I want to start by saying that legacy code is not bad. The word “legacy” tells us that this code worked; it’s what the industry was built on. However, more and more companies are embracing open source for their business benefits. Not only is open source more cost-effective, but instead of keeping the code or solution to themselves, developers can collaborate, take what they need or openly manipulate code to suit them. Open source is agile, often embracing cloud and multi-cloud. Manufacturing and automation companies need software to keep up with the vast data and constantly changing technology, so they should turn to open source. It’s also allowing developers to have vendor neutrality, not being boxed in by more prominent companies.
Migrating Into The Cloud
If the CHIPS Act means that our semiconductor manufacturing is coming back, what can we do to prepare? We need to invest in the cloud.
Some may claim that open-source software is unsuitable for manufacturing or other non-tech-focused industries because of the technical knowledge required to operate and maintain many open-source solutions. Manufacturers with this mindset (and others) can find their answers in the cloud. Cloud services are fully managed, eliminating effort on manufacturers’ part to maintain the often complex systems behind them.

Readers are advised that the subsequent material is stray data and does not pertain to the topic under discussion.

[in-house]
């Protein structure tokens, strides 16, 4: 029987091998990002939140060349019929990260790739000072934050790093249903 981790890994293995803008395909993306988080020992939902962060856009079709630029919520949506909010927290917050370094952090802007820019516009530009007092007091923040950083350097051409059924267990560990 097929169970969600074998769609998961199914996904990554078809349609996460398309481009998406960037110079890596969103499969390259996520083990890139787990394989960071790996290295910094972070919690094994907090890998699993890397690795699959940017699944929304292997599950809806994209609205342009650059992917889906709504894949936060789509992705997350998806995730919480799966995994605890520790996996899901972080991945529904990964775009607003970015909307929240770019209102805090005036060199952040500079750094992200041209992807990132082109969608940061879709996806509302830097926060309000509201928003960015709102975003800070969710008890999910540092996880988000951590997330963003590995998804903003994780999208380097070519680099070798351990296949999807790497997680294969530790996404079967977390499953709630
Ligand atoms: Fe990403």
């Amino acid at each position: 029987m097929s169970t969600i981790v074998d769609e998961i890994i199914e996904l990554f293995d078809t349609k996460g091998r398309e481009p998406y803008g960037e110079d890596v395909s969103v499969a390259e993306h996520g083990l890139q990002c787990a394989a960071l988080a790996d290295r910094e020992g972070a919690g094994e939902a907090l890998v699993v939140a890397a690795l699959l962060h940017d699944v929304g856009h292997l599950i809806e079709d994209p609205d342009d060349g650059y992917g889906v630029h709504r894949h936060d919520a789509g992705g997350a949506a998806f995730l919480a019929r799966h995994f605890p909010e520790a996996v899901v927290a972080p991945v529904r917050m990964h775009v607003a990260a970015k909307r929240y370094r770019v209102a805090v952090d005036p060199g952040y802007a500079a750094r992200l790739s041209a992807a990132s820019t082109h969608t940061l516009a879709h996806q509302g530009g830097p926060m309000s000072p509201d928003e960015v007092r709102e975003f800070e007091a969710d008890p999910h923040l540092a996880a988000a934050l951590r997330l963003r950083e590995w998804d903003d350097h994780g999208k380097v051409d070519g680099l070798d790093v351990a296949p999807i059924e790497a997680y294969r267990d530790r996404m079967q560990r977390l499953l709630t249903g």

Furthermore, cloud services enable startups and smaller operations to avoid the complicated licensing process and negotiations that current industry vendors demand and use pay-as-you-go models to get started without making significant cash investments upfront.
To get started quickly, you can replicate data from the legacy system to cloud-first so that it won’t impact the current operation. Then step by step, you can phase out the legacy system. Most cloud services even offer a free plan and data replication tool from a legacy system, so it’s cost-effective to build a prototype or proof of concepts. This shortens the time to market significantly.
A great way to improve manufacturing through modernization is by focusing on data-driven manufacturing. You can implement various modern AI or analytics tools with an open system to help propel you forward. Being data-driven can reduce consumption, monitor equipment condition and increase productivity.
Modern cloud systems make industry data more open than ever before—enabling data sharing inside an organization or even with partners outside an organization with only a few clicks. I am confident that it is only through such openness that manufacturers, both large and small, will be able to innovate and compete in the world market.
Just The Beginning
My mission is to help rebuild the technology of traditional industries like utility, manufacturing, pharmaceuticals, etc. We have seen that most of these systems are too old to keep up with the digital transformation and demand, and global giants monopolize innovation. From my experience in writing code and open-sourcing my company, the power of developers transcends global boundaries, especially when it comes to open source.